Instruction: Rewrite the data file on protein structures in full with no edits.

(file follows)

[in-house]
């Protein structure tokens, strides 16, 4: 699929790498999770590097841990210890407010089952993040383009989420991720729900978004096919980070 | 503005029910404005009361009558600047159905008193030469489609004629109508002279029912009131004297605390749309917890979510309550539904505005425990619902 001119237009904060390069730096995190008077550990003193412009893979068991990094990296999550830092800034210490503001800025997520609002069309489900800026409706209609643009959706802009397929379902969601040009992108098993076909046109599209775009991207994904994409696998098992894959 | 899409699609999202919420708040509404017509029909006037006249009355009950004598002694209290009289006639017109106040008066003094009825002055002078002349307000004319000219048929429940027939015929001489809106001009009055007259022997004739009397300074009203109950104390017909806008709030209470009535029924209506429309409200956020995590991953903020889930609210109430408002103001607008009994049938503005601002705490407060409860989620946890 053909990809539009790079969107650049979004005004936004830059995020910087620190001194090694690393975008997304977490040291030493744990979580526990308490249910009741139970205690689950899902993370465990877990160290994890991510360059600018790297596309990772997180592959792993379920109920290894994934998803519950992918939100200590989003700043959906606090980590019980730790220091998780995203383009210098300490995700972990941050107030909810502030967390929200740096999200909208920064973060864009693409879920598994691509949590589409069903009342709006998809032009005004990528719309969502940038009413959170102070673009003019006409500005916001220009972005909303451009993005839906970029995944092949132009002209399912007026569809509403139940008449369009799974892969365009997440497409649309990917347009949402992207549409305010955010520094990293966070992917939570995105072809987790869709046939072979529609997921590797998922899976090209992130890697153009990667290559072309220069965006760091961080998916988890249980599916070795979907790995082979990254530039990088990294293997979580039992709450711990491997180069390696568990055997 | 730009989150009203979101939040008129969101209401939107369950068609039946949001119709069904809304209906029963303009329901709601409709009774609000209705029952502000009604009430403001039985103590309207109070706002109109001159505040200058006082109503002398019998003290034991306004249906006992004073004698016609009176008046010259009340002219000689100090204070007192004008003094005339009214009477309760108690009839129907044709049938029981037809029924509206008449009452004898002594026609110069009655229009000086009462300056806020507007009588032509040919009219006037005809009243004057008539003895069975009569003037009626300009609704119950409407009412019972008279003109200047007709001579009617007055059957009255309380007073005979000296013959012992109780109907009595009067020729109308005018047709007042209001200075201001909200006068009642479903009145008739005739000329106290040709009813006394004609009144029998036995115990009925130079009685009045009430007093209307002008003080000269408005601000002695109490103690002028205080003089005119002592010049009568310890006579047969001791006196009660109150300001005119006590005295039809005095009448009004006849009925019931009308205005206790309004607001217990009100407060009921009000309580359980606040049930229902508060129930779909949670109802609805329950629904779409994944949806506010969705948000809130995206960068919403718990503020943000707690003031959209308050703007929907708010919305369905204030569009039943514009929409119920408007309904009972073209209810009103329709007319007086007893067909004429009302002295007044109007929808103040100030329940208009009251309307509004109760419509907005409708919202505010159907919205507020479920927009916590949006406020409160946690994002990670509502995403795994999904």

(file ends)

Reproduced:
[in-house]
């Protein structure tokens, strides 16, 4: 699929790498999770590097841990210890407010089952993040383009989420991720729900978004096919980070 | 503005029910404005009361009558600047159905008193030469489609004629109508002279029912009131004297605390749309917890979510309550539904505005425990619902 001119237009904060390069730096995190008077550990003193412009893979068991990094990296999550830092800034210490503001800025997520609002069309489900800026409706209609643009959706802009397929379902969601040009992108098993076909046109599209775009991207994904994409696998098992894959 | 899409699609999202919420708040509404017509029909006037006249009355009950004598002694209290009289006639017109106040008066003094009825002055002078002349307000004319000219048929429940027939015929001489809106001009009055007259022997004739009397300074009203109950104390017909806008709030209470009535029924209506429309409200956020995590991953903020889930609210109430408002103001607008009994049938503005601002705490407060409860989620946890 053909990809539009790079969107650049979004005004936004830059995020910087620190001194090694690393975008997304977490040291030493744990979580526990308490249910009741139970205690689950899902993370465990877990160290994890991510360059600018790297596309990772997180592959792993379920109920290894994934998803519950992918939100200590989003700043959906606090980590019980730790220091998780995203383009210098300490995700972990941050107030909810502030967390929200740096999200909208920064973060864009693409879920598994691509949590589409069903009342709006998809032009005004990528719309969502940038009413959170102070673009003019006409500005916001220009972005909303451009993005839906970029995944092949132009002209399912007026569809509403139940008449369009799974892969365009997440497409649309990917347009949402992207549409305010955010520094990293966070992917939570995105072809987790869709046939072979529609997921590797998922899976090209992130890697153009990667290559072309220069965006760091961080998916988890249980599916070795979907790995082979990254530039990088990294293997979580039992709450711990491997180069390696568990055997 | 730009989150009203979101939040008129969101209401939107369950068609039946949001119709069904809304209906029963303009329901709601409709009774609000209705029952502000009604009430403001039985103590309207109070706002109109001159505040200058006082109503002398019998003290034991306004249906006992004073004698016609009176008046010259009340002219000689100090204070007192004008003094005339009214009477309760108690009839129907044709049938029981037809029924509206008449009452004898002594026609110069009655229009000086009462300056806020507007009588032509040919009219006037005809009243004057008539003895069975009569003037009626300009609704119950409407009412019972008279003109200047007709001579009617007055059957009255309380007073005979000296013959012992109780109907009595009067020729109308005018047709007042209001200075201001909200006068009642479903009145008739005739000329106290040709009813006394004609009144029998036995115990009925130079009685009045009430007093209307002008003080000269408005601000002695109490103690002028205080003089005119002592010049009568310890006579047969001791006196009660109150300001005119006590005295039809005095009448009004006849009925019931009308205005206790309004607001217990009100407060009921009000309580359980606040049930229902508060129930779909949670109802609805329950629904779409994944949806506010969705948000809130995206960068919403718990503020943000707690003031959209308050703007929907708010919305369905204030569009039943514009929409119920408007309904009972073209209810009103329709007319007086007893067909004429009302002295007044109007929808103040100030329940208009009251309307509004109760419509907005409708919202505010159907919205507020479920927009916590949006406020409160946690994002990670509502995403795994999904």